The building is about to undergo a complete architectural overhaul. Replacement of existing windows with high-performance examples matching Goldfinger’s original pattern, efficient gas-fired boilers to replace the communal heating system and new wet services, incorporating water conservation measures, are just a few of the things the new management team have put in place under the watchful eye of English Heritage. Internally, communal spaces and flats are being sensitively refurbished without altering Goldfinger’s original layouts and heritage features. Next year will be the perfect time for a viewing. For now we have this to whet your appetite:
Great film by MovieTEX on You Tube that gives you a real feel for the place before refurbishment
See inside the Balfron flat set designers Francesca and Josh did up this month on a shoestring
Trellick Tower was one of the first bits of architecture I noticed when I started living in a shared bedroom with my sister in Notting Hill Gate. It loomed large over Goldborne and Portobello Rd and was at the end of what we called The Vintage Walk pre-Ebay. After a day’s vintage clothes and record shopping you knew to turn around when you reached the concrete high rise. Back then (mid-Eighties) it was forbidding and dangerous. Nowadays it has a doorman, CCTV, is filled with architecture-loving tenants and commands reasonably high prices, although compared to everything else £385,000 for a two bedroom flat in that area seems a pretty good deal. Take in a walk down the Grand Union canal too if you fancy a different view of the building.
While Balfron has twenty seven floors, Trellick has thirty one. Trellick is warmer with small touches like cedar boarding added to the balcony to soften the concrete. Equipped with its own nursery school, doctors’ surgery, old people’s club, laundrettes, hobby rooms and shops, Trellick, like Golden Lane in Barbican, wanted to show it cared about its residents with maisonettes designed to dovetail each other. Where one flat has a front door at the top of a staircase leading down to the living area, the next flat has the opposite design, with the entrance at the foot of the staircase. This reduces noise transmitting between the apartments, something Erno must have learned from Balfron. You see it was not the building that caused the problem according to Goldfinger, it was the people.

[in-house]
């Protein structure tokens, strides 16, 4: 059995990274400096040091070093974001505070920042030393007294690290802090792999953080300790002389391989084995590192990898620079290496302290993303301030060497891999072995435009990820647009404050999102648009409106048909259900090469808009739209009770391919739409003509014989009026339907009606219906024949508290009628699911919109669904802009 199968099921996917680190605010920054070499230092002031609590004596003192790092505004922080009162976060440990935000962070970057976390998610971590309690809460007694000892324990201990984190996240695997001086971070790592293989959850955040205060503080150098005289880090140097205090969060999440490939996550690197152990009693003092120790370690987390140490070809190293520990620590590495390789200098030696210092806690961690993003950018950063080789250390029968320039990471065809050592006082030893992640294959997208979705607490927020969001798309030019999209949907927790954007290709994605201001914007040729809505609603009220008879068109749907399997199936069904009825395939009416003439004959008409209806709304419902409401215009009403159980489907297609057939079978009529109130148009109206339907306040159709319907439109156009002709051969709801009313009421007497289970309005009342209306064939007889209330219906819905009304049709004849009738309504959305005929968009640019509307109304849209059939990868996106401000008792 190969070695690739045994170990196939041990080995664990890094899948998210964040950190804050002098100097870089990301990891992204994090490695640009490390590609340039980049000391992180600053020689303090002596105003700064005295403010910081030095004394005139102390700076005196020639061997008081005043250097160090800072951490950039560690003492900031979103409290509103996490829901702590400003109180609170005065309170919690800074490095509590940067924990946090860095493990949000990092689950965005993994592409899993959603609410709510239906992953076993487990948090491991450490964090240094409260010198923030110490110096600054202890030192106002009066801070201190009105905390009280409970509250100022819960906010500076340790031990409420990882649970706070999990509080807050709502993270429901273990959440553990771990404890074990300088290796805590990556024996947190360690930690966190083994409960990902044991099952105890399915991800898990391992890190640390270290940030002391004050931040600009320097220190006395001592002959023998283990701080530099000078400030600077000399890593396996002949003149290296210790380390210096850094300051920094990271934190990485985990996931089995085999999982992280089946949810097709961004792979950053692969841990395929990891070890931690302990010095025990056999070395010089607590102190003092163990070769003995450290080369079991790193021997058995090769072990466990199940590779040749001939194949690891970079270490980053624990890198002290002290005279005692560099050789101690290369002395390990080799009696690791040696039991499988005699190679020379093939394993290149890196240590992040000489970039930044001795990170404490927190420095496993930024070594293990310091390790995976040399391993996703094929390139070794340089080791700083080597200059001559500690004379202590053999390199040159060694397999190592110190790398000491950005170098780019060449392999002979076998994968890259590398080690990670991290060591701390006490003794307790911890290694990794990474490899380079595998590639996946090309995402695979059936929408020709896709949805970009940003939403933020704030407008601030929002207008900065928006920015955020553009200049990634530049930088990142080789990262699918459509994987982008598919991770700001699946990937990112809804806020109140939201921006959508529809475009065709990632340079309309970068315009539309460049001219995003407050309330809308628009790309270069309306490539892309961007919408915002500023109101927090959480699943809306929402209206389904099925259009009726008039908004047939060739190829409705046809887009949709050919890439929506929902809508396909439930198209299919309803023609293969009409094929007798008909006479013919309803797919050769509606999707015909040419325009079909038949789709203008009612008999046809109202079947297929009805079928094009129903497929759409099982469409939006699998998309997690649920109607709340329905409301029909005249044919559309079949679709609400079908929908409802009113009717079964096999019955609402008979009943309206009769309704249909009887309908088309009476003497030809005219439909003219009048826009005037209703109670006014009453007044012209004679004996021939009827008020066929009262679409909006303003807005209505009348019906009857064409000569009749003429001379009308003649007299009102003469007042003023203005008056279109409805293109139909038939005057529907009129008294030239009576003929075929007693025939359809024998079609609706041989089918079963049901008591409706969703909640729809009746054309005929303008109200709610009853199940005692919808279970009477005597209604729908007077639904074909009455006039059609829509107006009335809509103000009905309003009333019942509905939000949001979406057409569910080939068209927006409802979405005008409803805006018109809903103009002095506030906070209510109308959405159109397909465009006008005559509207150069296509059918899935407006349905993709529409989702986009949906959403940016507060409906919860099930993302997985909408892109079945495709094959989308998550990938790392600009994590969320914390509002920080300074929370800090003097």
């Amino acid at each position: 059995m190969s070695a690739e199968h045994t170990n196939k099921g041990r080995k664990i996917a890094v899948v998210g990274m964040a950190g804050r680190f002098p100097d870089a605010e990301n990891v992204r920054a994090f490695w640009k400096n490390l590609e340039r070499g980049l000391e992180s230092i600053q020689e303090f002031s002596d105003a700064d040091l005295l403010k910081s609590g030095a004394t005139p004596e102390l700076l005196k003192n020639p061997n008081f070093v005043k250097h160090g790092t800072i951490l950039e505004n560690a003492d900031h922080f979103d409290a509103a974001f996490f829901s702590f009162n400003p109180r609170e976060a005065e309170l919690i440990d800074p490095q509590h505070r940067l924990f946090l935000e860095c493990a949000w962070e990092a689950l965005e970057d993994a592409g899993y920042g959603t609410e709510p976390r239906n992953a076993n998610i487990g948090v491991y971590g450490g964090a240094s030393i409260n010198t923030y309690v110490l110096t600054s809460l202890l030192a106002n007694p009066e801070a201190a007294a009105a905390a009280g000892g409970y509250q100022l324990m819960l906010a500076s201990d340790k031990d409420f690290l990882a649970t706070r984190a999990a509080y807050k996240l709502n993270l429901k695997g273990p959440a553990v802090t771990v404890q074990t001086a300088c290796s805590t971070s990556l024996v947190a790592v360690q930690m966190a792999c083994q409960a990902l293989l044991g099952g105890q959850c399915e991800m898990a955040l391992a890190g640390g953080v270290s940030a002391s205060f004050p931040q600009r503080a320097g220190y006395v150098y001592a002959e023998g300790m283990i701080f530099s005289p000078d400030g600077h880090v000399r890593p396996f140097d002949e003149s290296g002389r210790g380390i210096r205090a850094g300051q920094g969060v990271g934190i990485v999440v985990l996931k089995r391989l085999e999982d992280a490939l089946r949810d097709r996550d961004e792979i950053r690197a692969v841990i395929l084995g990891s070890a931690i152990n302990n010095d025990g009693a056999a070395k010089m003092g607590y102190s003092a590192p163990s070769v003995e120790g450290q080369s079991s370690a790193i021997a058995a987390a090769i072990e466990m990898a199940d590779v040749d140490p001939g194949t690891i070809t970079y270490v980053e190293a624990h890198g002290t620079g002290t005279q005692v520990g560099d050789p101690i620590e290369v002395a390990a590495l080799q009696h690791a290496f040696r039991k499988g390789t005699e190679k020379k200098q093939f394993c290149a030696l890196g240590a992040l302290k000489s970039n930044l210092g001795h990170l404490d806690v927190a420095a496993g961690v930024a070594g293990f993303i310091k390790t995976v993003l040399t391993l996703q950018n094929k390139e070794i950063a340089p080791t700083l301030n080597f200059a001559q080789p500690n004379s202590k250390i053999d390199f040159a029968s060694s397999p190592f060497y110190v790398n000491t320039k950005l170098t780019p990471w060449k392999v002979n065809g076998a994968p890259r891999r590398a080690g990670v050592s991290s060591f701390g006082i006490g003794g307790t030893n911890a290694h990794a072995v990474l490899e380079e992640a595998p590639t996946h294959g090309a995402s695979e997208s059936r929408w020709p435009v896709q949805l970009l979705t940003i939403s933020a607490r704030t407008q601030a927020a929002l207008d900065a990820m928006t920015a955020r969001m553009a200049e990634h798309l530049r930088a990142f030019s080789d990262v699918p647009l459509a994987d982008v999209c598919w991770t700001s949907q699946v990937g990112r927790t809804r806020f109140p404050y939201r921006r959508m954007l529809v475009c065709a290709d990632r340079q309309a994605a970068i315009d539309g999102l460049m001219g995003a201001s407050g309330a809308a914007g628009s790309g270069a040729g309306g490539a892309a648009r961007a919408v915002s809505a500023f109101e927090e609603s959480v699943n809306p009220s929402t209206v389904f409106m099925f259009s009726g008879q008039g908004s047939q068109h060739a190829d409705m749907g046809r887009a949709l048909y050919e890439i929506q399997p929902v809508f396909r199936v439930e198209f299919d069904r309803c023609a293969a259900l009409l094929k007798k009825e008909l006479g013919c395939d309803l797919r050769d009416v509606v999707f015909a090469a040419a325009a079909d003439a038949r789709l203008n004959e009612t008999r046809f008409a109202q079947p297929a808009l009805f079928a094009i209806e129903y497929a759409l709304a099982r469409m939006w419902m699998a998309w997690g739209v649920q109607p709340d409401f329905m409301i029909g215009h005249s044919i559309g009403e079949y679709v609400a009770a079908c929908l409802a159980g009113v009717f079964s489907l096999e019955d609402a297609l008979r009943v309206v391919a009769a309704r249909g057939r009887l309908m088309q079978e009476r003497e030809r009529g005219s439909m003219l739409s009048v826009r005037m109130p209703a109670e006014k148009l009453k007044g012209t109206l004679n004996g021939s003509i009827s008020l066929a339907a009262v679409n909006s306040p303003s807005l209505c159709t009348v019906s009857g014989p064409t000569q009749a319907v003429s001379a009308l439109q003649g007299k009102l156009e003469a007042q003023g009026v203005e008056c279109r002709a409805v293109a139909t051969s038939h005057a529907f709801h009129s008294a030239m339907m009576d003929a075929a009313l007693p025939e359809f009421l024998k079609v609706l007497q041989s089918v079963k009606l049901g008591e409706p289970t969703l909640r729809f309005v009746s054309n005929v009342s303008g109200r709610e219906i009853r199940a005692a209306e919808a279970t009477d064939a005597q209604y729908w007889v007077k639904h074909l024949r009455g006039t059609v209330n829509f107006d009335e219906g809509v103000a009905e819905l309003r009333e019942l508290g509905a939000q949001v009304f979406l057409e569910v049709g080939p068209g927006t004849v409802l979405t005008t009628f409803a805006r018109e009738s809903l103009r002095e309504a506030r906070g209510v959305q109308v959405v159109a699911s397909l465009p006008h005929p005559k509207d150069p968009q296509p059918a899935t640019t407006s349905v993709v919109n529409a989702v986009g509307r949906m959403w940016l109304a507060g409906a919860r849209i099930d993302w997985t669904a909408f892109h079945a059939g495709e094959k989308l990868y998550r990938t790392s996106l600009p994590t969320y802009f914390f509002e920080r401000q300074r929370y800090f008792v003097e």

Having his own architectural office at the bottom of Trellick Tower from 1972 until his retirement in 1977 may have deterred troublemakers for a while but when he moved out the trouble started. “I built skyscrapers for people to live in and now they have messed them up – disgusting.” Perhaps if a twenty four hour doorman had been added from the outset, better lighting of outside walkways and people from different backgrounds mixed up, as Trellick has now, his dream would have come true. Goldfinger even planned to add a pub to Trellick, although I think that could just have made matters worse.
See the interior of a flat you can buy in Trellick at The Modern House
One Goldfinger masterpiece you will be able to see this Sunday 13th October 2013 is Goldfinger’s only secondary school. Do not miss it. It contains some of his best public interiors. It is where we at Modern Shows are launching our new show Midcentury East. The influence Auguste Perret, one of the first architects to develop the use of reinforced concrete aesthetically, had on his student Erno can be spotted for all see in Haggerston School. The elevations follow the Golden Section, a use of mathematical proportion used by Perret, Le Corbusier and Goldfinger. Goldfinger’s work is unique in Britain in combining the influences of Perret with detailing and plan-forms derived from Le Corbusier; he is also unique in having known both men personally. In keeping with the School’s association with Erno Goldfinger, some of the school’s original teak furniture, which dates back to the School’s opening in 1965, was restored by his grandson, Nick Goldfinger, who will be at the show himself.
Thank You to The Modern House and The National Trust for use of their images.
To apply for the right to produce this or use any part of this c Modern Shows feature please contact Lucy@modernshows.com
- Eat and Drink
- Chicken and Steak, East
- Cooper and Wolf, East
- The Old Tram Depot and Cafe, East
- Corner Room at Viajante, Town Hall, East
- All Star Lanes, West
- Trailer Happiness, West
- Montgomery Place, West
- Goldfinger to See
- 2 Wlllow Rd, North West
- Trellick Tower, West
- Balfron Tower, East
- Carradale House, East
- A Crime to Miss
- The Everyman Cinema, North West
- Open House London 2014, London
Midcentury East, Sunday 13th October 2013 NEW SHOW, Haggerston, East London
Furnish your home with design classics while snooping around a Goldfinger masterpiece